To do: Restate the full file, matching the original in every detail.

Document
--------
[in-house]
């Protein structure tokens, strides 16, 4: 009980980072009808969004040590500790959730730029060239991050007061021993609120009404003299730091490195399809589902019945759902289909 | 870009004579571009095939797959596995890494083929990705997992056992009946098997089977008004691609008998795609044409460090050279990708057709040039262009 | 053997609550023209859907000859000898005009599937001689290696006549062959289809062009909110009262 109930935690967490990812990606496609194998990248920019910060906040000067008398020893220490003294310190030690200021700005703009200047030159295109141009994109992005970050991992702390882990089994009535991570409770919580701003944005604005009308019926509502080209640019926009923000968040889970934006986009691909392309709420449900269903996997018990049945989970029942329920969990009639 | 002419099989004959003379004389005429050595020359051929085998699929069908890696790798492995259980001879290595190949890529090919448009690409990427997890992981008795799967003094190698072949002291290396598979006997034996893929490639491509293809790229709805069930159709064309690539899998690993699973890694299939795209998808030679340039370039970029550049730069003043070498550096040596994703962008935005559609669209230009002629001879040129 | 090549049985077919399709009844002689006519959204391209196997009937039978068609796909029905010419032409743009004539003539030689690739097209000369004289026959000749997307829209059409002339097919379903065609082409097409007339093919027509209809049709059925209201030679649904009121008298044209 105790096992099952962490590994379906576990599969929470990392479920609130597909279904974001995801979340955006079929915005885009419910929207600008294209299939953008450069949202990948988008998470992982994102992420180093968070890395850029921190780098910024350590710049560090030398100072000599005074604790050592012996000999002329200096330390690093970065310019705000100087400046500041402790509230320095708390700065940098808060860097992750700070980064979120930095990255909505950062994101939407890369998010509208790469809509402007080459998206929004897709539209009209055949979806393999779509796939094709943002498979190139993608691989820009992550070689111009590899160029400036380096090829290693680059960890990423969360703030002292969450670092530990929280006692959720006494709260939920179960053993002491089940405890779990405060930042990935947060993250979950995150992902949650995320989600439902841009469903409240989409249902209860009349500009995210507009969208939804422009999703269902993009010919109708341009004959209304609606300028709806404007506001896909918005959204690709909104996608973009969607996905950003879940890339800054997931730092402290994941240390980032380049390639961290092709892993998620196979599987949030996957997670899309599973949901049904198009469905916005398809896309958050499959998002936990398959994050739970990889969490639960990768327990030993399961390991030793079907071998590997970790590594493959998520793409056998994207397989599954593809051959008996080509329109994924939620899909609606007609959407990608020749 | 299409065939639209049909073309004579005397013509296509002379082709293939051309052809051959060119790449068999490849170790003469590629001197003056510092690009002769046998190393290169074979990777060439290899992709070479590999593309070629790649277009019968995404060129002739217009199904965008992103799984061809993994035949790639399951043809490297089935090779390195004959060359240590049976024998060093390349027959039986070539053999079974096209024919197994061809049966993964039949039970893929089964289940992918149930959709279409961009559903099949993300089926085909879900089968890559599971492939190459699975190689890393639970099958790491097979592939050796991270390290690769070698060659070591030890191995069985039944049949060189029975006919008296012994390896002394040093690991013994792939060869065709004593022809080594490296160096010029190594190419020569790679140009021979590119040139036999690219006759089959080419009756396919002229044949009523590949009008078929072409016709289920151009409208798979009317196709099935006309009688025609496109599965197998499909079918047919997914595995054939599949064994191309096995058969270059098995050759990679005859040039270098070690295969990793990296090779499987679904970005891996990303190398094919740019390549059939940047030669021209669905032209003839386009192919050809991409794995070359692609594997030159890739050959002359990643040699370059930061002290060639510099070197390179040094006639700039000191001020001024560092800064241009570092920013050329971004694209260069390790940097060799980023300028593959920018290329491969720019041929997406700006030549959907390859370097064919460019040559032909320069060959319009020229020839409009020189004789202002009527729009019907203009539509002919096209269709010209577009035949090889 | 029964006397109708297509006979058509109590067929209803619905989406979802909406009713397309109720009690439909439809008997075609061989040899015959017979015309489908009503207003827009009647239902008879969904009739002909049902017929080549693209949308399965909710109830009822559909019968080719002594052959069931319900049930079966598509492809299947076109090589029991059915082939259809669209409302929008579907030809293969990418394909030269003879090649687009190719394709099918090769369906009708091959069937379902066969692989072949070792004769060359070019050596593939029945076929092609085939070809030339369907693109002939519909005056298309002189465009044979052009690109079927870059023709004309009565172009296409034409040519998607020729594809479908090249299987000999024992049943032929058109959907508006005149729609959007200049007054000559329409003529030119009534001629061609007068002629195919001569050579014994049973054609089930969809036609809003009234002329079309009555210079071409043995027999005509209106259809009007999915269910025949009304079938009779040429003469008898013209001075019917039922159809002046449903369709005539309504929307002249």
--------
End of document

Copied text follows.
[in-house]
């Protein structure tokens, strides 16, 4: 009980980072009808969004040590500790959730730029060239991050007061021993609120009404003299730091490195399809589902019945759902289909 | 870009004579571009095939797959596995890494083929990705997992056992009946098997089977008004691609008998795609044409460090050279990708057709040039262009 | 053997609550023209859907000859000898005009599937001689290696006549062959289809062009909110009262 109930935690967490990812990606496609194998990248920019910060906040000067008398020893220490003294310190030690200021700005703009200047030159295109141009994109992005970050991992702390882990089994009535991570409770919580701003944005604005009308019926509502080209640019926009923000968040889970934006986009691909392309709420449900269903996997018990049945989970029942329920969990009639 | 002419099989004959003379004389005429050595020359051929085998699929069908890696790798492995259980001879290595190949890529090919448009690409990427997890992981008795799967003094190698072949002291290396598979006997034996893929490639491509293809790229709805069930159709064309690539899998690993699973890694299939795209998808030679340039370039970029550049730069003043070498550096040596994703962008935005559609669209230009002629001879040129 | 090549049985077919399709009844002689006519959204391209196997009937039978068609796909029905010419032409743009004539003539030689690739097209000369004289026959000749997307829209059409002339097919379903065609082409097409007339093919027509209809049709059925209201030679649904009121008298044209 105790096992099952962490590994379906576990599969929470990392479920609130597909279904974001995801979340955006079929915005885009419910929207600008294209299939953008450069949202990948988008998470992982994102992420180093968070890395850029921190780098910024350590710049560090030398100072000599005074604790050592012996000999002329200096330390690093970065310019705000100087400046500041402790509230320095708390700065940098808060860097992750700070980064979120930095990255909505950062994101939407890369998010509208790469809509402007080459998206929004897709539209009209055949979806393999779509796939094709943002498979190139993608691989820009992550070689111009590899160029400036380096090829290693680059960890990423969360703030002292969450670092530990929280006692959720006494709260939920179960053993002491089940405890779990405060930042990935947060993250979950995150992902949650995320989600439902841009469903409240989409249902209860009349500009995210507009969208939804422009999703269902993009010919109708341009004959209304609606300028709806404007506001896909918005959204690709909104996608973009969607996905950003879940890339800054997931730092402290994941240390980032380049390639961290092709892993998620196979599987949030996957997670899309599973949901049904198009469905916005398809896309958050499959998002936990398959994050739970990889969490639960990768327990030993399961390991030793079907071998590997970790590594493959998520793409056998994207397989599954593809051959008996080509329109994924939620899909609606007609959407990608020749 | 299409065939639209049909073309004579005397013509296509002379082709293939051309052809051959060119790449068999490849170790003469590629001197003056510092690009002769046998190393290169074979990777060439290899992709070479590999593309070629790649277009019968995404060129002739217009199904965008992103799984061809993994035949790639399951043809490297089935090779390195004959060359240590049976024998060093390349027959039986070539053999079974096209024919197994061809049966993964039949039970893929089964289940992918149930959709279409961009559903099949993300089926085909879900089968890559599971492939190459699975190689890393639970099958790491097979592939050796991270390290690769070698060659070591030890191995069985039944049949060189029975006919008296012994390896002394040093690991013994792939060869065709004593022809080594490296160096010029190594190419020569790679140009021979590119040139036999690219006759089959080419009756396919002229044949009523590949009008078929072409016709289920151009409208798979009317196709099935006309009688025609496109599965197998499909079918047919997914595995054939599949064994191309096995058969270059098995050759990679005859040039270098070690295969990793990296090779499987679904970005891996990303190398094919740019390549059939940047030669021209669905032209003839386009192919050809991409794995070359692609594997030159890739050959002359990643040699370059930061002290060639510099070197390179040094006639700039000191001020001024560092800064241009570092920013050329971004694209260069390790940097060799980023300028593959920018290329491969720019041929997406700006030549959907390859370097064919460019040559032909320069060959319009020229020839409009020189004789202002009527729009019907203009539509002919096209269709010209577009035949090889 | 029964006397109708297509006979058509109590067929209803619905989406979802909406009713397309109720009690439909439809008997075609061989040899015959017979015309489908009503207003827009009647239902008879969904009739002909049902017929080549693209949308399965909710109830009822559909019968080719002594052959069931319900049930079966598509492809299947076109090589029991059915082939259809669209409302929008579907030809293969990418394909030269003879090649687009190719394709099918090769369906009708091959069937379902066969692989072949070792004769060359070019050596593939029945076929092609085939070809030339369907693109002939519909005056298309002189465009044979052009690109079927870059023709004309009565172009296409034409040519998607020729594809479908090249299987000999024992049943032929058109959907508006005149729609959007200049007054000559329409003529030119009534001629061609007068002629195919001569050579014994049973054609089930969809036609809003009234002329079309009555210079071409043995027999005509209106259809009007999915269910025949009304079938009779040429003469008898013209001075019917039922159809002046449903369709005539309504929307002249």